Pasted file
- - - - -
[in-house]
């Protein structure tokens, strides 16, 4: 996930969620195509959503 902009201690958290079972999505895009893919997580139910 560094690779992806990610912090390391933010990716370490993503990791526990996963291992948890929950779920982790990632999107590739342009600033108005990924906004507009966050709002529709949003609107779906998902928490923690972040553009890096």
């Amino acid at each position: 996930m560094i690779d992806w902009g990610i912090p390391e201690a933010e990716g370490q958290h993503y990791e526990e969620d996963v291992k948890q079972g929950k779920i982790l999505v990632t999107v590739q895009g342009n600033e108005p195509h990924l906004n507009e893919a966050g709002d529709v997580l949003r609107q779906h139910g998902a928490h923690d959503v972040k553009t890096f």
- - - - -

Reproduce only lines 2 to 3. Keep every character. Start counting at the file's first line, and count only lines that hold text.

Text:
């Protein structure tokens, strides 16, 4: 996930969620195509959503 902009201690958290079972999505895009893919997580139910 560094690779992806990610912090390391933010990716370490993503990791526990996963291992948890929950779920982790990632999107590739342009600033108005990924906004507009966050709002529709949003609107779906998902928490923690972040553009890096």
């Amino acid at each position: 996930m560094i690779d992806w902009g990610i912090p390391e201690a933010e990716g370490q958290h993503y990791e526990e969620d996963v291992k948890q079972g929950k779920i982790l999505v990632t999107v590739q895009g342009n600033e108005p195509h990924l906004n507009e893919a966050g709002d529709v997580l949003r609107q779906h139910g998902a928490h923690d959503v972040k553009t890096f």